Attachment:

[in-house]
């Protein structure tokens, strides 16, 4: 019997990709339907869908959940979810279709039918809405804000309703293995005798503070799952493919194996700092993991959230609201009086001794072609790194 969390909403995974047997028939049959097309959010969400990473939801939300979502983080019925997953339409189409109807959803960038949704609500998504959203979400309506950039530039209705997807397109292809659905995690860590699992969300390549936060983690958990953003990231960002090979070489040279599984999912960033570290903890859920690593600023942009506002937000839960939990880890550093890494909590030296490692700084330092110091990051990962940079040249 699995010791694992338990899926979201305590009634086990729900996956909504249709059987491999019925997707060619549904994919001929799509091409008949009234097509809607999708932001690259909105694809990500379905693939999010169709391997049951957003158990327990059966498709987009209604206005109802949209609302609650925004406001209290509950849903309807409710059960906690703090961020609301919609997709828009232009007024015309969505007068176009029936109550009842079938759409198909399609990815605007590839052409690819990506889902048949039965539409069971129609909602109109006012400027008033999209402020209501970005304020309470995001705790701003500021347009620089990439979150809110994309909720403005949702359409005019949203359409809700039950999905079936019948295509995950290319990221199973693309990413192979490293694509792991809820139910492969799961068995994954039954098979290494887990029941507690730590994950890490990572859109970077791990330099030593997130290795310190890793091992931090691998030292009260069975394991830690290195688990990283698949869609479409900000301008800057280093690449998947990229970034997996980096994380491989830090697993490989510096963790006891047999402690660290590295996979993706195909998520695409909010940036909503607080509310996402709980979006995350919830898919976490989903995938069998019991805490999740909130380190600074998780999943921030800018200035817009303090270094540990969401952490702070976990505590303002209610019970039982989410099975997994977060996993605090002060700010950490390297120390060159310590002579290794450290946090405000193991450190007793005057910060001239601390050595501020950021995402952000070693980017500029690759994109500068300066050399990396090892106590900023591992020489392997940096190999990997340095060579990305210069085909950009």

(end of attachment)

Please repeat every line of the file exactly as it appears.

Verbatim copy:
[in-house]
């Protein structure tokens, strides 16, 4: 019997990709339907869908959940979810279709039918809405804000309703293995005798503070799952493919194996700092993991959230609201009086001794072609790194 969390909403995974047997028939049959097309959010969400990473939801939300979502983080019925997953339409189409109807959803960038949704609500998504959203979400309506950039530039209705997807397109292809659905995690860590699992969300390549936060983690958990953003990231960002090979070489040279599984999912960033570290903890859920690593600023942009506002937000839960939990880890550093890494909590030296490692700084330092110091990051990962940079040249 699995010791694992338990899926979201305590009634086990729900996956909504249709059987491999019925997707060619549904994919001929799509091409008949009234097509809607999708932001690259909105694809990500379905693939999010169709391997049951957003158990327990059966498709987009209604206005109802949209609302609650925004406001209290509950849903309807409710059960906690703090961020609301919609997709828009232009007024015309969505007068176009029936109550009842079938759409198909399609990815605007590839052409690819990506889902048949039965539409069971129609909602109109006012400027008033999209402020209501970005304020309470995001705790701003500021347009620089990439979150809110994309909720403005949702359409005019949203359409809700039950999905079936019948295509995950290319990221199973693309990413192979490293694509792991809820139910492969799961068995994954039954098979290494887990029941507690730590994950890490990572859109970077791990330099030593997130290795310190890793091992931090691998030292009260069975394991830690290195688990990283698949869609479409900000301008800057280093690449998947990229970034997996980096994380491989830090697993490989510096963790006891047999402690660290590295996979993706195909998520695409909010940036909503607080509310996402709980979006995350919830898919976490989903995938069998019991805490999740909130380190600074998780999943921030800018200035817009303090270094540990969401952490702070976990505590303002209610019970039982989410099975997994977060996993605090002060700010950490390297120390060159310590002579290794450290946090405000193991450190007793005057910060001239601390050595501020950021995402952000070693980017500029690759994109500068300066050399990396090892106590900023591992020489392997940096190999990997340095060579990305210069085909950009």